Is APM the best way to evaluate NBA players?
A recent study by sport analytics professors shows the Adjusted Plus-Minus (APM) statistic used to evaluate the performance of NBA players is sometimes misleading because it does not accurately account for the quality of a player's teammates. (2020-09-07)

Char application restores soil carbon and productivity
After two years of char application, researchers find increased soil Carbon, magnesium, and sodium concentrations. (2020-08-27)

Scientists to discover the unique ductile properties of aluminum
During experiments on high-performance Wire Arc Additive Manufacturing (WAAM) researchers from Peter the Great St. Petersburg Polytechnic University (SPbPU) produced a metal with unique ductility. The ductility is three times higher than specified in the standard. The research results were published in a prestigious journal - ''Materials & Design''. (2020-08-26)

Study finds that water efficiency achievable throughout US without decree
Northern Arizona University researchers Ben Ruddell and Richard Rushforth, with collaborators throughout the country, looked at how much water conservation can readily and affordably be achieved in each region and industry by looking at what conservation measures were already working and considering how much water is being used. (2020-08-26)

Study identifies first step to beating water scarcity
New research has revealed the locations and industries in the USA where efforts to improve water consumption would have the greatest benefit for economic activity and the environment. The study, led by researchers from Virginia Tech, used a spatially detailed database of water productivity to set realistic benchmarks for more than 400 industries and products. It is published today in the IOP Publishing journal Environmental Research Letters. (2020-08-24)

Environment drivers of ecological complexity in marine intertidal communities
Environmental conditions such as sea surface temperature and the occurrence of cold water upwelling events drive the structure of interaction networks in marine intertidal communities via their effects on species richness, according to new research. (2020-08-17)

Dynamic membranes set to solve problems of liquid waste treatment
The co-authors, Associate Professor Dinar Fazullin and Associate Professor Gennady Mavrin, have been engaged in the topic of membrane elements for water purification for ten years. This research area is very pertinent because of the large volumes of liquid waste and a lack of specialized types of membranes. (2020-08-14)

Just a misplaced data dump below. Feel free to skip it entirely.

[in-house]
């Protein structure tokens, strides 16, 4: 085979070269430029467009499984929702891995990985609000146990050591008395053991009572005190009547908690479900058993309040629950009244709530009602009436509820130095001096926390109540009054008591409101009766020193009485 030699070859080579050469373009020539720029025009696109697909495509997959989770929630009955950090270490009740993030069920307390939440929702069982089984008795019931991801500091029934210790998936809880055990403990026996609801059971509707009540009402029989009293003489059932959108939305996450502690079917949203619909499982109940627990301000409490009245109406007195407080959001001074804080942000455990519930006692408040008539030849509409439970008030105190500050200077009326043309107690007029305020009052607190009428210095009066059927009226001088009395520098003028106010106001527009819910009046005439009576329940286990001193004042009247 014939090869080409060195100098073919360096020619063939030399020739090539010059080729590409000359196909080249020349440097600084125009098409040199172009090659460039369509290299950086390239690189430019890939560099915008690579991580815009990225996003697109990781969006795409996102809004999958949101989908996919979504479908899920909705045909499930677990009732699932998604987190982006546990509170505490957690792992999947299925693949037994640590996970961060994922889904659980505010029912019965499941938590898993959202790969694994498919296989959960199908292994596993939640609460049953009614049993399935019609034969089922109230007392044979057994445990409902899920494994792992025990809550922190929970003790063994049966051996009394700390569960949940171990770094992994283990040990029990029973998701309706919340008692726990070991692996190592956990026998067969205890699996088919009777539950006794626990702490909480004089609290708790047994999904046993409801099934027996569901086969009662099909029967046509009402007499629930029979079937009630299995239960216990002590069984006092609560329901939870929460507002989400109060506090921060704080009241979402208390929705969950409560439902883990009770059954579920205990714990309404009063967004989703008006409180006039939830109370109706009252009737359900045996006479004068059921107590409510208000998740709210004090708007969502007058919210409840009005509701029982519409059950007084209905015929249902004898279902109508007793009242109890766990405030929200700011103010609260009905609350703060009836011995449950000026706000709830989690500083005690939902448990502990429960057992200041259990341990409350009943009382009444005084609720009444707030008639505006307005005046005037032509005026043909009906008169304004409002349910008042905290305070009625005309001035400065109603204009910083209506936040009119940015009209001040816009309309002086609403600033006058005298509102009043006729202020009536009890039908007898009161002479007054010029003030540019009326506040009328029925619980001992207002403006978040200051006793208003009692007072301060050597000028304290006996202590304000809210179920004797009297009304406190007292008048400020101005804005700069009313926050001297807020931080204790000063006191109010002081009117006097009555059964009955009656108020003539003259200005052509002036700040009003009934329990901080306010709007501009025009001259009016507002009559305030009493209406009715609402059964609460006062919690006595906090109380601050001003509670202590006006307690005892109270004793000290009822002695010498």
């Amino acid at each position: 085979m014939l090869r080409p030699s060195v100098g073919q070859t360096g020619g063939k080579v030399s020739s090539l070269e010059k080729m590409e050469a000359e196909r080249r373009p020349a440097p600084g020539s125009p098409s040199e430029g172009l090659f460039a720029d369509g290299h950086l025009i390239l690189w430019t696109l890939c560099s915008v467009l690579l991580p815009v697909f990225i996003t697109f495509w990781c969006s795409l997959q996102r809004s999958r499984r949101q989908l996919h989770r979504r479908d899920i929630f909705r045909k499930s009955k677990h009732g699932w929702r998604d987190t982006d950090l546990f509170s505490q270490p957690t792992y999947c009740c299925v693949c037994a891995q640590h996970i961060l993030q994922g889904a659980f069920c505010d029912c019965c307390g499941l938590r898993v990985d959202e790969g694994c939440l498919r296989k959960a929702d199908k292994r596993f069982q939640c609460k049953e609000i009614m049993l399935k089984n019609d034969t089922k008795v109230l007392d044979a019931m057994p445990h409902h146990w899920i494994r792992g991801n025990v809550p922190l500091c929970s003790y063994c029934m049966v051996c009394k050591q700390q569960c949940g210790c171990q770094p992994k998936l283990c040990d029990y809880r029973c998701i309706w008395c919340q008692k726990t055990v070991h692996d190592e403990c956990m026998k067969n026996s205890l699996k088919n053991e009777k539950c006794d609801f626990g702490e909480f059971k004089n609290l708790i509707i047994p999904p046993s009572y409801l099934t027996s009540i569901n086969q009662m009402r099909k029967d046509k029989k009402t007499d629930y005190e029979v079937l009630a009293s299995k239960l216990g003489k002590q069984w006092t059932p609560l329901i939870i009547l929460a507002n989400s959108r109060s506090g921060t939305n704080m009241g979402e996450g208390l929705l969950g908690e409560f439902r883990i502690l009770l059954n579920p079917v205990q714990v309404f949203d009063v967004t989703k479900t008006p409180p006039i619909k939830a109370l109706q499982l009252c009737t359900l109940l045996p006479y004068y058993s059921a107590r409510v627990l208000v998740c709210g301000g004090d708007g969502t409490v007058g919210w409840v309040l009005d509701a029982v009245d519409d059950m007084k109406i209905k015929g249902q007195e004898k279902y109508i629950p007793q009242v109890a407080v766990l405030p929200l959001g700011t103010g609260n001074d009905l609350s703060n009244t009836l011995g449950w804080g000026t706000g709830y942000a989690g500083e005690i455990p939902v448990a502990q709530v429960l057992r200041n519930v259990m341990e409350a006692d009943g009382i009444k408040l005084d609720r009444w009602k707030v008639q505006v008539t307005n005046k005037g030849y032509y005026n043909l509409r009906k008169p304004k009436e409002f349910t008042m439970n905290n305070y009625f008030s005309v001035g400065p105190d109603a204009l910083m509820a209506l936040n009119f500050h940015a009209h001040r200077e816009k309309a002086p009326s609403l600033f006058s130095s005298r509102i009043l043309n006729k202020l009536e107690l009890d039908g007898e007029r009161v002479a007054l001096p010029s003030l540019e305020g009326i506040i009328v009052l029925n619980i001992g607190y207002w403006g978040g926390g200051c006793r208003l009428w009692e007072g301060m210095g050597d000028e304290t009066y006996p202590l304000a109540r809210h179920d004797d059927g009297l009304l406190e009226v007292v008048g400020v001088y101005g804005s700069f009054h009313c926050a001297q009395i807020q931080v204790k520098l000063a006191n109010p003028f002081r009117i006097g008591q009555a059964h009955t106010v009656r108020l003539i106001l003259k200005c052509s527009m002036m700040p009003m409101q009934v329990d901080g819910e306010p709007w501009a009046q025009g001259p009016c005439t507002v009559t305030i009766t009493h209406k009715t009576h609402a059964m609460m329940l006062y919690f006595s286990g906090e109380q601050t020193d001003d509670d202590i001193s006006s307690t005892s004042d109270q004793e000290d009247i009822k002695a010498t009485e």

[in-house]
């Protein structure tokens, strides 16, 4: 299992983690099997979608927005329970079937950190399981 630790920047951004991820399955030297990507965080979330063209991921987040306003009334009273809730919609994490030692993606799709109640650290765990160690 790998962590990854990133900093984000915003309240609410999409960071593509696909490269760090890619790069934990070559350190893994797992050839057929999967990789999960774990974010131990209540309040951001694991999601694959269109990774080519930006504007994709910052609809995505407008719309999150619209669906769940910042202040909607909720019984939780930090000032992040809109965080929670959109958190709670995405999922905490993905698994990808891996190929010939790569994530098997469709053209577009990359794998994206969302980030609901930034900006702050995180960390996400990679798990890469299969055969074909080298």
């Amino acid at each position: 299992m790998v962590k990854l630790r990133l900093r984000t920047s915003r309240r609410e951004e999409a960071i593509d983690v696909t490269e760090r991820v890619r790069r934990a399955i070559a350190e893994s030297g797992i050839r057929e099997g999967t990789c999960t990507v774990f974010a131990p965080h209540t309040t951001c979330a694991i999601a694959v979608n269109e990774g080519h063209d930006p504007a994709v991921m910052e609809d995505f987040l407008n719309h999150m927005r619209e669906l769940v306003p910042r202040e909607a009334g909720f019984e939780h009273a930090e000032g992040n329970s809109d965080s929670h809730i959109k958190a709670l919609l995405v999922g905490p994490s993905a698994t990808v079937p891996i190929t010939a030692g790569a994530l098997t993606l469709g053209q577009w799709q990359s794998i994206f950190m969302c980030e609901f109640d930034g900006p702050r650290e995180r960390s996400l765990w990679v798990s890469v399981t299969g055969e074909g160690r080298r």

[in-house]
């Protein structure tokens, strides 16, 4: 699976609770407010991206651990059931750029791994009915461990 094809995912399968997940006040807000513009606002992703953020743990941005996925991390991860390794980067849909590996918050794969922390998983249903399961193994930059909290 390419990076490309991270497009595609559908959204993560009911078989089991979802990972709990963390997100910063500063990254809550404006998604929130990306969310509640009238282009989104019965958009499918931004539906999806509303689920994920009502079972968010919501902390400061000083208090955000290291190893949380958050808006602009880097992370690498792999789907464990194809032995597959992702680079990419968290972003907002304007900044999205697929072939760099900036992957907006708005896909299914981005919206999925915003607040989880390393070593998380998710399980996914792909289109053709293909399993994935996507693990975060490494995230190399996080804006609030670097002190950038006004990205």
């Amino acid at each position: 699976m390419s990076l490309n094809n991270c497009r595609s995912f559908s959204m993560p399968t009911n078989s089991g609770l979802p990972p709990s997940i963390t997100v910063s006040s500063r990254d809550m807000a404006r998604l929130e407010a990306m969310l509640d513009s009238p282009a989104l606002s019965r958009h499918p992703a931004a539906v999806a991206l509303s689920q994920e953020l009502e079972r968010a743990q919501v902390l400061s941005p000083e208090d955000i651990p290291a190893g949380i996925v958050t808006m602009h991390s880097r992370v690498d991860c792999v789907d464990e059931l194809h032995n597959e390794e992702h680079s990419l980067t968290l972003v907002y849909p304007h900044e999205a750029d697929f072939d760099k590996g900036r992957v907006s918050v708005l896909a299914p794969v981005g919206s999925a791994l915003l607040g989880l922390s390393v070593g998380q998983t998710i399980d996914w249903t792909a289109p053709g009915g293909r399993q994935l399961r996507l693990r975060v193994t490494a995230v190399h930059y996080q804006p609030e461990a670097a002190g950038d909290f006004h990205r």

Third breakthrough demonstrates photosynthetic hacks can boost yield, conserve water
Plants are factories that manufacture yield from light and carbon dioxide--but parts of this complex process, called photosynthesis, are hindered by a lack of raw materials and machinery. To optimize production, scientists from the University of Essex have resolved two major photosynthetic bottlenecks to boost plant productivity by 27 percent in real-world field conditions, according to a new study published in Nature Plants. This photosynthetic hack has also been shown to conserve water. (2020-08-10)

Success in promoting plant growth for biodiesel
Scientists of Waseda University in Japan succeeded in promoting plant growth and increasing seed yield by heterologous expression of protein from Arabidopsis (artificially modified high-speed motor protein) in Camelina sativa, which is expected as a useful plant for biodiesel. The study is expected to apply to other plant resources for biodiesel, such as corn, rice, and sugar cane. (2020-08-07)

"Ample evidence" that Cape Hatteras beach closures benefit birds
The National Park Service (NPS) requested that the American Ornithological Society (AOS) assemble an expert panel to produce an independent report assessing the appropriateness of the current NPS beach management plan for the barrier islands of North Carolina's Cape Hatteras National Seashore. In this new report, AOS finds evidence that, despite complaints from the public, the restrictions on recreational use provide significant benefits for vulnerable beach-nesting birds and sea turtles. (2020-08-06)

Study sheds new light on vein formation in plants
An international team of researchers including the University of Adelaide, has found plant hormones known as strigolactones suppress the transportation of auxin, the main plant hormone involved in vein formation, so that vein formation occurs slower and with greater focus. (2020-08-05)

Scientists discover secret behind Earth's biodiversity hotspots
Researchers have discovered why the tropics and a handful of other areas across the globe have become the most biodiverse places on the planet. (2020-08-03)

Reduced coral reef fish biodiversity under temperatures that mirror climate predictions
A team of researchers, led by Simon Brandl and Jacob Johansen, recently studied cryptobenthic reef fishes in the Arabian Gulf and the Sea of Oman and found that the more thermally extreme coral reef habitat in the Arabian Gulf adversely impacted the diversity and productivity of these important fishes. (2020-07-31)

Solving the jigsaw puzzle of regional carbon budgets